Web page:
Is it safe to say not much has changed?
Heathcliff (as the younger version Solomon Glave, and James Howson as the older one) is brought in off the streets from a nice Christian man, who believes that it is his god-given duty to ensure that those who are off far worse than him, should get the same love and respect as he gets. Some in his family don’t see it the same way, with the exception of Catherine (as the younger version Shannon Beer, and Kaya Scodelario as the older one), who instantly takes a liking to Heathcliff. While Heathcliff is supposed to be working on their farm, most of the time, he spends gallivanting through the fields with Catherine, falling more and more in love with her as the days go by. Of course, she may feel the same way, too, but because he’s black and doesn’t come from a very wealthy family, she begins to have second-thoughts about what those around her may start to think. Pissed-off at her, and especially the harsh treatment he suffers from her older brother, Heathcliff runs off into the middle of the night, presumably never to be heard from again. However, many years later, Heathcliff returns, only to find Catherine married to a much wealthier guy.
It’s interesting that, for perhaps the 15th time or so, Wuthering Heights has been adapted and believe it or not, the story still rings true. Granted, maybe one or two adaptations is fine enough, but honestly, it doesn’t matter because the source material, no matter how old or stuffy it may be, still somehow resonates. Issues with class, race, and even sex, still stick around in today’s day and age and while Wuthering Heights may take an awful lot of staring and paying attention to grab a hold of these modern-day themes, it’s still a piece of material that works.
And in Andrea Arnold’s hands, it is, surprisingly, the best it may ever be.
Arnold may seem like an odd choice as adapting this source material, but it becomes very clear that, right from the grainy and gritty look of the movie, that she’s going to get along with it just fine. After all, it seems like the setting for Wuthering Heights, fits Arnold’s darker sensibilities the most, in terms of setting especially; she can make any sight beautiful, even when, in a film like this, where there’s hardly a sign of any sort of sunlight to be found. And while it’s definitely a bit distracting at first, the tight aspect-ratio works for the movie, having us focus in on these character’s, their emotions, and most of all, yes, “the action”.
While it’s hard to really say anything that happens here is, in the very least, “action-y”, if you love period-pieces that are ripe and filled to the brim with emotion, than this take on Wuthering Heights has plenty of it. Sure, some may see it suffocating that Arnold has us straight up in these character’s faces a good portion of the time, but it all works because it allows for us to feel the raw, dirty and downright nonglamorous love and emotions that they all feel at one point or another. Arnold’s style may definitely be manipulative, but it’s manipulative in the sense that it allows for you to see a story done so many times before, done a tad bit differently and judging how the results end up being.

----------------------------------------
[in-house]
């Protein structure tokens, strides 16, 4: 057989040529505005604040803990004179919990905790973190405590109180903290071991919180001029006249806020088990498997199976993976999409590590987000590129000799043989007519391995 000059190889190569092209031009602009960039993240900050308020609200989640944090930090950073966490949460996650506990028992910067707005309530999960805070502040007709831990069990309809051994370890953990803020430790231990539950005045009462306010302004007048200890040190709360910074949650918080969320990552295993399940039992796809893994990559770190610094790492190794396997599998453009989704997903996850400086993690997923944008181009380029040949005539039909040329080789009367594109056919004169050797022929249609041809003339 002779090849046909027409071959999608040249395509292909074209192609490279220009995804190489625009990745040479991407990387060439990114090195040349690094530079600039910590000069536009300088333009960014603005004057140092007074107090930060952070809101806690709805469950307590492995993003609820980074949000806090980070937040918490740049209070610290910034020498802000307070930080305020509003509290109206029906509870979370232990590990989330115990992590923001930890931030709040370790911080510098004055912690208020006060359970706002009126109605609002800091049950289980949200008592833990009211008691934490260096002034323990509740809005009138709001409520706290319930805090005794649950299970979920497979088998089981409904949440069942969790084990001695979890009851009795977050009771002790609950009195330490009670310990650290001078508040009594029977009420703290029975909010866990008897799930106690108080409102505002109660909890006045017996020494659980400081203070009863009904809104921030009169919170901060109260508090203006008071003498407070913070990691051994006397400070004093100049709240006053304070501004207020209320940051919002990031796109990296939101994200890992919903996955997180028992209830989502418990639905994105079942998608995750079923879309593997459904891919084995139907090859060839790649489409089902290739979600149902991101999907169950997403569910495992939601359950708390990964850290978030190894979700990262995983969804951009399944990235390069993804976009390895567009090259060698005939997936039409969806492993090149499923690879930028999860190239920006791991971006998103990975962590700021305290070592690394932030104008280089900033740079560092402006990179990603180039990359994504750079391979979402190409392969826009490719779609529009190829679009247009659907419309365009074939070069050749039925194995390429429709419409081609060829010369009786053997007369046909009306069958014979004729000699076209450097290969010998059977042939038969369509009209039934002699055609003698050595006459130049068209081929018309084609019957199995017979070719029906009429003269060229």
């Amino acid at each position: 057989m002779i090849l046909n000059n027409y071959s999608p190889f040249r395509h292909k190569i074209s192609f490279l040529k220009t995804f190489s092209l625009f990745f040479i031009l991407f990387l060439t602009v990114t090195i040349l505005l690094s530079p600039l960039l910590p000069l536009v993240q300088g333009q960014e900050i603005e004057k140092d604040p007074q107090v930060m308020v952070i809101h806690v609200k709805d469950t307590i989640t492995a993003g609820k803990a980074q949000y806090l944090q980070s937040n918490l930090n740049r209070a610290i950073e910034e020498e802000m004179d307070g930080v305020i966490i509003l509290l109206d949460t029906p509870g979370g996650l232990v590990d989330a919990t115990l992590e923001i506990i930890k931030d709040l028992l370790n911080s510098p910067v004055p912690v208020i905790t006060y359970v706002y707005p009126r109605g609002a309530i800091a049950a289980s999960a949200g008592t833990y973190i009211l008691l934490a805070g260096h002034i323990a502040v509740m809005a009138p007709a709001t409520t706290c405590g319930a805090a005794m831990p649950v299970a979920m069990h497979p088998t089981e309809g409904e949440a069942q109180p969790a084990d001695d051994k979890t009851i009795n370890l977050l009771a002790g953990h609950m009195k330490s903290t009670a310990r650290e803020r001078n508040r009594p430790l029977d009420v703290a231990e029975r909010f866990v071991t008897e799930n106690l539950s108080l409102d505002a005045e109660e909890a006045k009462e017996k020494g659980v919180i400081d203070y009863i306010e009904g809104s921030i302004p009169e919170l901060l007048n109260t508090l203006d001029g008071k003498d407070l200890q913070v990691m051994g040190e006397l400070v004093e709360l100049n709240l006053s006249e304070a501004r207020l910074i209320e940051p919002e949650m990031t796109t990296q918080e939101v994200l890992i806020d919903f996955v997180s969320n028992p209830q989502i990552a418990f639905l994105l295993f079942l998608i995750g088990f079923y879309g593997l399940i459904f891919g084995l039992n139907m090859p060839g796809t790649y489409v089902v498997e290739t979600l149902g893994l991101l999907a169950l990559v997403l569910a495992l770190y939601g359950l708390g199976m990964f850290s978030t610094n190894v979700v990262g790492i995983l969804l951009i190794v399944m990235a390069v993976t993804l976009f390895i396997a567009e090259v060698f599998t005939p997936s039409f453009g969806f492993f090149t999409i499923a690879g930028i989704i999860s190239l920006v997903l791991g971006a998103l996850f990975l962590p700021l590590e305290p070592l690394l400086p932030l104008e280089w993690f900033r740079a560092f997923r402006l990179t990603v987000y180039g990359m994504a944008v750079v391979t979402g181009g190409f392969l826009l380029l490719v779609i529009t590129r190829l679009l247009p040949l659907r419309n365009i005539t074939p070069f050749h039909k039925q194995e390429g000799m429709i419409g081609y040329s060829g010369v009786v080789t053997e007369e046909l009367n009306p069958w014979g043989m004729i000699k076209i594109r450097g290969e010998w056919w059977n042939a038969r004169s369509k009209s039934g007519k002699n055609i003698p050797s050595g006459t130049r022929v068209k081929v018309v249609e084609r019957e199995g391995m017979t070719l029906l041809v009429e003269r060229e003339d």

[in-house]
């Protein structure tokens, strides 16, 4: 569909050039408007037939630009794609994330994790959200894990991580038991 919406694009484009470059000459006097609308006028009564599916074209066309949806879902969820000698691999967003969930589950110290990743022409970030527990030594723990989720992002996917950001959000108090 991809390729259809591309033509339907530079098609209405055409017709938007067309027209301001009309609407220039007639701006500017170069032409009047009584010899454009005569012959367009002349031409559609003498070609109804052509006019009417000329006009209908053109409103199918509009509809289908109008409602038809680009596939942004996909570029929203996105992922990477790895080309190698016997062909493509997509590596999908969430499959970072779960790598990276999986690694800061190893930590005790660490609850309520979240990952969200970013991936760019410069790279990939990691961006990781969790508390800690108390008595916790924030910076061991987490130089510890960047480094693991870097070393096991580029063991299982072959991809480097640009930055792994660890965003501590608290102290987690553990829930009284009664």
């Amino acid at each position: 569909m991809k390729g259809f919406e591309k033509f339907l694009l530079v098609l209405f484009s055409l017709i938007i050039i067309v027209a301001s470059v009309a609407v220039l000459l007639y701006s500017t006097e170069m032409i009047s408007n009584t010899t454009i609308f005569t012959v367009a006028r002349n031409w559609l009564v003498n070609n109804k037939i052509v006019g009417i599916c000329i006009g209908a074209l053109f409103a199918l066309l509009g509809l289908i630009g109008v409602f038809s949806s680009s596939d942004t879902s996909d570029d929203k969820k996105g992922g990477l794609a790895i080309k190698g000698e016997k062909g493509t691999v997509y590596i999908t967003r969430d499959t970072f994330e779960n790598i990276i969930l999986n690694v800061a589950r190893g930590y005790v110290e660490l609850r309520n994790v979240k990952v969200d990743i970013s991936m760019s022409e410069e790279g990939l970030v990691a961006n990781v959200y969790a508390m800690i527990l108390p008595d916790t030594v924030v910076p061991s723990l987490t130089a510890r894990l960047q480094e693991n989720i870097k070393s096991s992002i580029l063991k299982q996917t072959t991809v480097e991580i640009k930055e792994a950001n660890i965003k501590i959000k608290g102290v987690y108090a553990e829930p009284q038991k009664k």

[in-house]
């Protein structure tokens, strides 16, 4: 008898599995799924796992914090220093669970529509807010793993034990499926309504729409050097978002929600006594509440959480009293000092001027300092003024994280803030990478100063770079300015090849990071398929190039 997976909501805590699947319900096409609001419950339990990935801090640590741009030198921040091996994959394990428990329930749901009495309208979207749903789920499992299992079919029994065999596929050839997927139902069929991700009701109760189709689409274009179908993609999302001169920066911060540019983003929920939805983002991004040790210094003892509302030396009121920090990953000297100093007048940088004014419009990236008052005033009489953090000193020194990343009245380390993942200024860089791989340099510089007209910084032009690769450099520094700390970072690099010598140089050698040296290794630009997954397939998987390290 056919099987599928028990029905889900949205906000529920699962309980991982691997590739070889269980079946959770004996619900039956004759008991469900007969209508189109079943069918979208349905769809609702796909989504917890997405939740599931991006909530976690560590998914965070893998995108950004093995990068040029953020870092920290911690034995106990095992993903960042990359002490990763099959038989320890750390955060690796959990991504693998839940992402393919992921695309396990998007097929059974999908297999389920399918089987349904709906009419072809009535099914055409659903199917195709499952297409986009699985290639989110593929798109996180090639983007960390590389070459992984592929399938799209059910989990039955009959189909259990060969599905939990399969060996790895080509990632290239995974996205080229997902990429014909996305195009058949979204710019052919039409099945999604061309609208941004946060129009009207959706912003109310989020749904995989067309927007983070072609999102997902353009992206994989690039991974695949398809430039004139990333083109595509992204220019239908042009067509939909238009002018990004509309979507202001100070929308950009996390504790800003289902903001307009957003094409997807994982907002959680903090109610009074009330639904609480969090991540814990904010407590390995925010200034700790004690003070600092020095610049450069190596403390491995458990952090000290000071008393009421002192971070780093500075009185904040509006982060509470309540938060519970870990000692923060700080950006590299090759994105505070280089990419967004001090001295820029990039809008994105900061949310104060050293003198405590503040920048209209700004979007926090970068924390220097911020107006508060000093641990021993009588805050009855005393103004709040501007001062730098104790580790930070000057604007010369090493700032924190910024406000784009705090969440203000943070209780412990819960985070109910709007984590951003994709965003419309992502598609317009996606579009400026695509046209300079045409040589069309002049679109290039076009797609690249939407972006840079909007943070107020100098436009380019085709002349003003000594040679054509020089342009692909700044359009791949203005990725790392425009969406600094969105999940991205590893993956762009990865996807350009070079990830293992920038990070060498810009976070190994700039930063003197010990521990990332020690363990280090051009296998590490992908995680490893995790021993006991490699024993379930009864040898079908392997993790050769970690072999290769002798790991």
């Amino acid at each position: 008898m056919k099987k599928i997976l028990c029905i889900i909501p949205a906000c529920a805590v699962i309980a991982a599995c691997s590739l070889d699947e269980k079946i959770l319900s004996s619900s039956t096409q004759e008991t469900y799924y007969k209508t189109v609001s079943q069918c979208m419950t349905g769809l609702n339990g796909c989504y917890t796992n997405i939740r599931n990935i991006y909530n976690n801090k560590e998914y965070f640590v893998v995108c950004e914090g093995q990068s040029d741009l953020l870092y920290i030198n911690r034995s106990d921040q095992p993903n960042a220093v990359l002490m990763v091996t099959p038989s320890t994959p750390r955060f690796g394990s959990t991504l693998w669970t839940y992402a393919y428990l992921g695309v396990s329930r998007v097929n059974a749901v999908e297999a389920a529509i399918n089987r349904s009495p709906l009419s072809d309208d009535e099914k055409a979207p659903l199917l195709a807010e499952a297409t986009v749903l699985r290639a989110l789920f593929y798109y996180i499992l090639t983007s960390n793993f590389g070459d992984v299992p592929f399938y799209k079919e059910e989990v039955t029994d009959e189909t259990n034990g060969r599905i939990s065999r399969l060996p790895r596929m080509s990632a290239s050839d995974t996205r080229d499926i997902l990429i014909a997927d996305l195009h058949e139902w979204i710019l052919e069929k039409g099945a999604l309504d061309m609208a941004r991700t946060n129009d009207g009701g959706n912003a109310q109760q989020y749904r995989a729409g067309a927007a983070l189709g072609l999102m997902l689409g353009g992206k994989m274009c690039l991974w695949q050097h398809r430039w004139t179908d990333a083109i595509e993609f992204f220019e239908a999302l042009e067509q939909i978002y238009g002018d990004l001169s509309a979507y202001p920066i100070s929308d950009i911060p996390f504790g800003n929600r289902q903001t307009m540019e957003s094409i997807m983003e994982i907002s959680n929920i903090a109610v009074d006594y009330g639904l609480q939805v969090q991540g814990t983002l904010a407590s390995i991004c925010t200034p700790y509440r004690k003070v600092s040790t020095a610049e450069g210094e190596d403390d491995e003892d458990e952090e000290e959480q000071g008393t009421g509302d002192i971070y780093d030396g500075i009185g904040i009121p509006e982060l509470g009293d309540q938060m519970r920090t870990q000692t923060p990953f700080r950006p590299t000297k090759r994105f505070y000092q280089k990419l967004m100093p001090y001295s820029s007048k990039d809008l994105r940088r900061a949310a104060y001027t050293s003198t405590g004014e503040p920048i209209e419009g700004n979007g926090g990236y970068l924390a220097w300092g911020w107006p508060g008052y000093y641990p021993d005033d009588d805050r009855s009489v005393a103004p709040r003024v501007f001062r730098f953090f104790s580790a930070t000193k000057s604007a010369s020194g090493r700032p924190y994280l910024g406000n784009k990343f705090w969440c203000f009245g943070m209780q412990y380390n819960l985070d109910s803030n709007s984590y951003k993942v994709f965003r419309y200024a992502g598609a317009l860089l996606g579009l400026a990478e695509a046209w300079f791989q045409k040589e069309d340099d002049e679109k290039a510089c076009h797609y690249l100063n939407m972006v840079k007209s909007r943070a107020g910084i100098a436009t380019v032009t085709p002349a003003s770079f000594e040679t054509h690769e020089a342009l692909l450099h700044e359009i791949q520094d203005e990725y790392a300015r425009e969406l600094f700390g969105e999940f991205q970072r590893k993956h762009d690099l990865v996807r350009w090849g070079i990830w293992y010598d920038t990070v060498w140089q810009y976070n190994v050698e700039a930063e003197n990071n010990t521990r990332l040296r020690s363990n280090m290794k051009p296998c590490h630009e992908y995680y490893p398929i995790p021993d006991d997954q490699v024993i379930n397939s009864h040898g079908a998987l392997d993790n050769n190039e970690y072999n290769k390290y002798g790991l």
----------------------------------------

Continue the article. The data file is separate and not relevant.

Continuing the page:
And with her cast, Arnold really seems to have it all worked out.
Shannon Beer and Solomon Grave are lovely and imaginative as the younger versions of Catherine and Heathcliff, respectively, but it isn’t till their older and more mature where the performances really start to click. As Catherine and Heathcliff, the older years, Kaya Scodelario and James Howson are quite magnificent because they say so much, with so little. The burning, fiery intensity between them two is felt from the very start and it hardly ever ceases, with Howson turning in some truly heartbreaking moments without even uttering a word. It helps that Arnold’s camera is, once again, practially up their noses to capture all of these moments of true, unabashed emotion on screen, but it also is left up to them to be handle this sort of material and put something of a different spin on it.
Of course though, you can only put a spin on an ancient tale so much and so often that, after awhile, there’s no more spins left. A part of me appreciates Arnold for taking this material on and trying something as different as she could think of with it, but there’s still that feeling that she’s tied down because of it. The freedom and the variety that’s been around in so many of her other films seems to have been lost here, if only because she feels as if she has to work for the audience who is actually going to go out and see this, all due to name recognition. Sure, it’s not a bad idea, but it’s also a bummer to watch when you know that someone like Andrea Arnold, can make so many more wonders, when she’s just got a little more freedom on her hands/
That said, it’s still great. So yeah, don’t listen to me, essentially.
Consensus: Dark, gritty and raw, Andrea Arnold’s low-key take on Wuthering Heights works because of its new spin on an age old tale, yet, at the same time, still feels like it’s holding Arnold back a bit.
8.5 / 10
Photos Courtesy of: Indiewire